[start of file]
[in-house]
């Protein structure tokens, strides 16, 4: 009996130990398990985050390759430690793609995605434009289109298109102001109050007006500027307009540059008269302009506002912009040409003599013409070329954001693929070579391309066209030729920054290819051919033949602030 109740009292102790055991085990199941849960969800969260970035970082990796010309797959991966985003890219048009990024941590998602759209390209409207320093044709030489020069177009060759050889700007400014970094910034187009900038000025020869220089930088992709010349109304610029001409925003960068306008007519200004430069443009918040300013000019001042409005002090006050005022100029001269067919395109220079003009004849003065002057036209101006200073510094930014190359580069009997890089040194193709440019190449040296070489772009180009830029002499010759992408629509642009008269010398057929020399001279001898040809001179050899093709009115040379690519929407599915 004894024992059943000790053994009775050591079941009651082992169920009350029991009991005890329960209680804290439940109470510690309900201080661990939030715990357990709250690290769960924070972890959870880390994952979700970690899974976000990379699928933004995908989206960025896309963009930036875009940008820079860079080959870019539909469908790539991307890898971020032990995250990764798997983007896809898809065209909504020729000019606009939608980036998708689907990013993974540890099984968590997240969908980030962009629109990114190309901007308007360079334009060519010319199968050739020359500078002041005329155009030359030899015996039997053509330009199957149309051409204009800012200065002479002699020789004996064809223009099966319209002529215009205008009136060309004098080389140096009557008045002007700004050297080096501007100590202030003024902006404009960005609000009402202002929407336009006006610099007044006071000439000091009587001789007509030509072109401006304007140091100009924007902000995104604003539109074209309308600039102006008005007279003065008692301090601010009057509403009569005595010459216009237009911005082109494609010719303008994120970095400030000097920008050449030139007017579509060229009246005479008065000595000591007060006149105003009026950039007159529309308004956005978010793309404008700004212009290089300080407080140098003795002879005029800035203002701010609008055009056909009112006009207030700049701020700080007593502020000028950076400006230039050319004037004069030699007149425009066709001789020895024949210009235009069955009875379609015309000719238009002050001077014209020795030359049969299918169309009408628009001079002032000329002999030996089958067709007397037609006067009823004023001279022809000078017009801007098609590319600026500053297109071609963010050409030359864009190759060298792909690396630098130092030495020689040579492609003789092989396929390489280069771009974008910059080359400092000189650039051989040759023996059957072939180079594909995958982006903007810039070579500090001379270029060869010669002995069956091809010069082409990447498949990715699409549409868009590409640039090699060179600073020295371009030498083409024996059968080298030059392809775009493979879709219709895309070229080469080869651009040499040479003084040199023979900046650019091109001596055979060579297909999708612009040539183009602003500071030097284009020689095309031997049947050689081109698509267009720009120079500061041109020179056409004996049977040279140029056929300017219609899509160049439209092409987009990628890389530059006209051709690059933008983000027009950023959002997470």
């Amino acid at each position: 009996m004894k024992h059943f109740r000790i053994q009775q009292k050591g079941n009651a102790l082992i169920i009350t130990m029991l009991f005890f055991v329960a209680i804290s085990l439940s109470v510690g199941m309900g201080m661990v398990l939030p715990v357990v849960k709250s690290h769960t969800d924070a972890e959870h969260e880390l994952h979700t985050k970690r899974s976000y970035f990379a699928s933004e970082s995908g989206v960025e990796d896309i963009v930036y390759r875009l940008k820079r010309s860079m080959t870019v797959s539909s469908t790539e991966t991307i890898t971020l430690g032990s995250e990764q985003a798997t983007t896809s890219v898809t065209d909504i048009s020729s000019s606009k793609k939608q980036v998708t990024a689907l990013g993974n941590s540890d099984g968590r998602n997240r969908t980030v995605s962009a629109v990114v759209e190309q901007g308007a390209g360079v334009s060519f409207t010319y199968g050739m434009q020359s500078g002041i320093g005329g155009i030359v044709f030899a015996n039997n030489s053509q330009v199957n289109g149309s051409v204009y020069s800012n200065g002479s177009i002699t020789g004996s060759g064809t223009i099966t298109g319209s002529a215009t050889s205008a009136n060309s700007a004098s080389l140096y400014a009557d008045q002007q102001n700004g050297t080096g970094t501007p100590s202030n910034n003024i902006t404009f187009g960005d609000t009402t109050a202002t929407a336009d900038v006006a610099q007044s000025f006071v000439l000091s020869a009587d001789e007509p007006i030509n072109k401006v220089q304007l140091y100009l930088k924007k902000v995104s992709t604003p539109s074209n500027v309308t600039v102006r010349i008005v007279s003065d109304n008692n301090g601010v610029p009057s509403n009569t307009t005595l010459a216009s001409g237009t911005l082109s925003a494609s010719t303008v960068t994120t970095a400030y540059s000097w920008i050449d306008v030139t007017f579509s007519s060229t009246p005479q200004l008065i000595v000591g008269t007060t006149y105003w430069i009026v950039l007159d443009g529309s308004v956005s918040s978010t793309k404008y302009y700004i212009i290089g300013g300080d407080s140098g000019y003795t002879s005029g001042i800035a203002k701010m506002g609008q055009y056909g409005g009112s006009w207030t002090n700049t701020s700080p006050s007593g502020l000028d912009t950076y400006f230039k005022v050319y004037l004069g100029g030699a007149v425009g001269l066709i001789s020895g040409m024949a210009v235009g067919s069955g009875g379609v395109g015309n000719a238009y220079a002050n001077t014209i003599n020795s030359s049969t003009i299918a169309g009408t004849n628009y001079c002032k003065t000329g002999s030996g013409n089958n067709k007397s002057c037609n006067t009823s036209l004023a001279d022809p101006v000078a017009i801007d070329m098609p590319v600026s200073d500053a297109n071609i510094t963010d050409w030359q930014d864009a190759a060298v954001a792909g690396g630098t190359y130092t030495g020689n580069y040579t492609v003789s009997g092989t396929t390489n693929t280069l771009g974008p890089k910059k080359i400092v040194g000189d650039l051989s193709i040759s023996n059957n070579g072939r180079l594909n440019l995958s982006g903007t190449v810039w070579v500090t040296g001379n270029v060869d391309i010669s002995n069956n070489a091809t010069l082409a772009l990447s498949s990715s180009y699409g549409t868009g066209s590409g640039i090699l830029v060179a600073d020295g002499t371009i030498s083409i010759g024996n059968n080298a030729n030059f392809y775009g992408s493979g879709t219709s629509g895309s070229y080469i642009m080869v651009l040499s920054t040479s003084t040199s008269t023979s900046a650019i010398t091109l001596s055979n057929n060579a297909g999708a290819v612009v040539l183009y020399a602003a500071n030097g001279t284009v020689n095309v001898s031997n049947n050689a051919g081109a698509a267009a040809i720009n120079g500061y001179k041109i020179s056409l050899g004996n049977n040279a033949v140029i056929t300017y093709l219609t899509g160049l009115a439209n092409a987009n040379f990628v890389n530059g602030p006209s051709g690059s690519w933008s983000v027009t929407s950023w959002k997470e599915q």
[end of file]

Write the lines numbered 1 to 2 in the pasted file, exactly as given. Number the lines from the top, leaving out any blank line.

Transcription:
[in-house]
């Protein structure tokens, strides 16, 4: 009996130990398990985050390759430690793609995605434009289109298109102001109050007006500027307009540059008269302009506002912009040409003599013409070329954001693929070579391309066209030729920054290819051919033949602030 109740009292102790055991085990199941849960969800969260970035970082990796010309797959991966985003890219048009990024941590998602759209390209409207320093044709030489020069177009060759050889700007400014970094910034187009900038000025020869220089930088992709010349109304610029001409925003960068306008007519200004430069443009918040300013000019001042409005002090006050005022100029001269067919395109220079003009004849003065002057036209101006200073510094930014190359580069009997890089040194193709440019190449040296070489772009180009830029002499010759992408629509642009008269010398057929020399001279001898040809001179050899093709009115040379690519929407599915 004894024992059943000790053994009775050591079941009651082992169920009350029991009991005890329960209680804290439940109470510690309900201080661990939030715990357990709250690290769960924070972890959870880390994952979700970690899974976000990379699928933004995908989206960025896309963009930036875009940008820079860079080959870019539909469908790539991307890898971020032990995250990764798997983007896809898809065209909504020729000019606009939608980036998708689907990013993974540890099984968590997240969908980030962009629109990114190309901007308007360079334009060519010319199968050739020359500078002041005329155009030359030899015996039997053509330009199957149309051409204009800012200065002479002699020789004996064809223009099966319209002529215009205008009136060309004098080389140096009557008045002007700004050297080096501007100590202030003024902006404009960005609000009402202002929407336009006006610099007044006071000439000091009587001789007509030509072109401006304007140091100009924007902000995104604003539109074209309308600039102006008005007279003065008692301090601010009057509403009569005595010459216009237009911005082109494609010719303008994120970095400030000097920008050449030139007017579509060229009246005479008065000595000591007060006149105003009026950039007159529309308004956005978010793309404008700004212009290089300080407080140098003795002879005029800035203002701010609008055009056909009112006009207030700049701020700080007593502020000028950076400006230039050319004037004069030699007149425009066709001789020895024949210009235009069955009875379609015309000719238009002050001077014209020795030359049969299918169309009408628009001079002032000329002999030996089958067709007397037609006067009823004023001279022809000078017009801007098609590319600026500053297109071609963010050409030359864009190759060298792909690396630098130092030495020689040579492609003789092989396929390489280069771009974008910059080359400092000189650039051989040759023996059957072939180079594909995958982006903007810039070579500090001379270029060869010669002995069956091809010069082409990447498949990715699409549409868009590409640039090699060179600073020295371009030498083409024996059968080298030059392809775009493979879709219709895309070229080469080869651009040499040479003084040199023979900046650019091109001596055979060579297909999708612009040539183009602003500071030097284009020689095309031997049947050689081109698509267009720009120079500061041109020179056409004996049977040279140029056929300017219609899509160049439209092409987009990628890389530059006209051709690059933008983000027009950023959002997470």